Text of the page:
I’ve been struggling to find the right words to post on here since the murder of George Floyd. But to be honest, this should have been a post on this website from its inception. The murder of George Floyd wasn’t just a one-off incident. It’s a systemic issue.
But as a white man, the easy thing to do has been to remain silent. And just as we preach to our basketball players as coaches, the easy way is rarely the right way. And by remaining silent on these black injustices, I’ve been flat-out wrong. But I refuse to be wrong any longer.
And fellow basketball coaches, I hope you’ll join me.
For the entirety of my coaching career, I’ve coached in the same system I played in on the south side of Indianapolis. I’ve coached and/or played with 100s of African Americans that I love dearly. But one thing struck me – I don’t know that I’ve ever had a one-on-one conversation with any of them about race.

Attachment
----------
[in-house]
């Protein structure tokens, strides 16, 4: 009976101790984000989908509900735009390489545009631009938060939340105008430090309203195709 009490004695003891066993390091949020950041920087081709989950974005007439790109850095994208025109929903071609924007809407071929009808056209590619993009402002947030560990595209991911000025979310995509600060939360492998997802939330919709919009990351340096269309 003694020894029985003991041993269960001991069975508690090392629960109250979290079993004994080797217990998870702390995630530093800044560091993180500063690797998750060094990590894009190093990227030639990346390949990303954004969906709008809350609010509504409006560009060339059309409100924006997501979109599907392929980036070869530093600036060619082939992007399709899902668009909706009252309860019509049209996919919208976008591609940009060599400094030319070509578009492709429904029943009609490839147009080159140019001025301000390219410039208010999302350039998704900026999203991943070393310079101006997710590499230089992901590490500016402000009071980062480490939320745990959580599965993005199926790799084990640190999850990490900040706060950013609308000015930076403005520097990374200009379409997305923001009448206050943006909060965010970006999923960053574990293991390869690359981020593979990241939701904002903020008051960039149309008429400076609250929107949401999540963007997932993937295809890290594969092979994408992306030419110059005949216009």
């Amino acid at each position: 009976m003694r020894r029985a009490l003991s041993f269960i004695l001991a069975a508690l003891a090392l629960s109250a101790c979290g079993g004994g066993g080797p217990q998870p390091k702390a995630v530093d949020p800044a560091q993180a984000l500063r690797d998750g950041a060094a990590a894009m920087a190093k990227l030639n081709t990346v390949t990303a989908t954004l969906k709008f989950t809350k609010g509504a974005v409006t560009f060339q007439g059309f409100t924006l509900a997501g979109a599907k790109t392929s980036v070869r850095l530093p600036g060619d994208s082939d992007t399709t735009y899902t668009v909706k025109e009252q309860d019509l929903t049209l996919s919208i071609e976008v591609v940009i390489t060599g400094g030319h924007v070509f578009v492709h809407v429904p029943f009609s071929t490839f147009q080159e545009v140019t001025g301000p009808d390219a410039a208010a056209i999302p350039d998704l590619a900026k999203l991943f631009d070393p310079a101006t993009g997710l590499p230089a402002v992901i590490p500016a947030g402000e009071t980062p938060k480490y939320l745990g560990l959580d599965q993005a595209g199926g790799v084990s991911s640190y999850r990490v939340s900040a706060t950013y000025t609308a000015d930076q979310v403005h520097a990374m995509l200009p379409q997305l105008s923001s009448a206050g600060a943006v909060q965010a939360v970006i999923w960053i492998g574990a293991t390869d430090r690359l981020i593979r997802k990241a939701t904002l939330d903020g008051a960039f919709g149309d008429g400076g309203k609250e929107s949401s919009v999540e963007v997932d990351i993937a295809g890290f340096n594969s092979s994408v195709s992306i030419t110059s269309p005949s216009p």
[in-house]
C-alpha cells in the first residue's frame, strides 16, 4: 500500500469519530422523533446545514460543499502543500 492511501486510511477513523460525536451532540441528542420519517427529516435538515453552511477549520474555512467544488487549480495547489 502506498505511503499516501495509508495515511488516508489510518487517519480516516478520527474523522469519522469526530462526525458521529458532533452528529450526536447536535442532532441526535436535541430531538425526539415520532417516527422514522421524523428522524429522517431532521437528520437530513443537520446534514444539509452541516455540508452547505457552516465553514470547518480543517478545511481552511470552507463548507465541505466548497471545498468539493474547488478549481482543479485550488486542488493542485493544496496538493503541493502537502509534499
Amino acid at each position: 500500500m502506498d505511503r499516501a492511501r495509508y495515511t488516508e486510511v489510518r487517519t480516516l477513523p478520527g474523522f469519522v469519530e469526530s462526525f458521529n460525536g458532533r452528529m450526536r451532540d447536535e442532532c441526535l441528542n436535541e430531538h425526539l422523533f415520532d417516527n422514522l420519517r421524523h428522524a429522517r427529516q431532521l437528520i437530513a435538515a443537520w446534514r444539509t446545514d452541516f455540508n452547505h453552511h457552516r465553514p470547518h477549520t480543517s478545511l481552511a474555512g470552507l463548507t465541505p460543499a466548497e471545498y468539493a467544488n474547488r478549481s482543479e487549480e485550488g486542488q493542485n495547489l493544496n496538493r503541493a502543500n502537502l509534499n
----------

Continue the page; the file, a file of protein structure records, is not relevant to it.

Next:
Because it’s easy. It’s uncomfortable. I’ve dropped players off at homes that barely look inhabitable. I’ve had players ask me for a few bucks to spare so they can eat. I’ve had players whose parents I had never seen at games. And while seeing all of these things – I never once asked what it’s like growing up as a black youth in America. I’ve never asked the struggle their families went through to be where they’re currently at. I’ve never asked about the hard conversations their parents had with them about what to do if they encounter the police.
Are those conversations easy? Absolutely not – but my white privilege showed when I’ve seen a glimpse of what it’s like growing up black in America, but never dove further into it. In essence, I never listened.
But I’m listening now. My ears are open – I want to hear from you about what I can do to help spark change. And I absolutely will no longer remain silent.
But in these times, words are hollow. I’m ready to help make a difference with my actions.
With that said, these are organizations that have been recommended to me to support, and I’d like to share them here: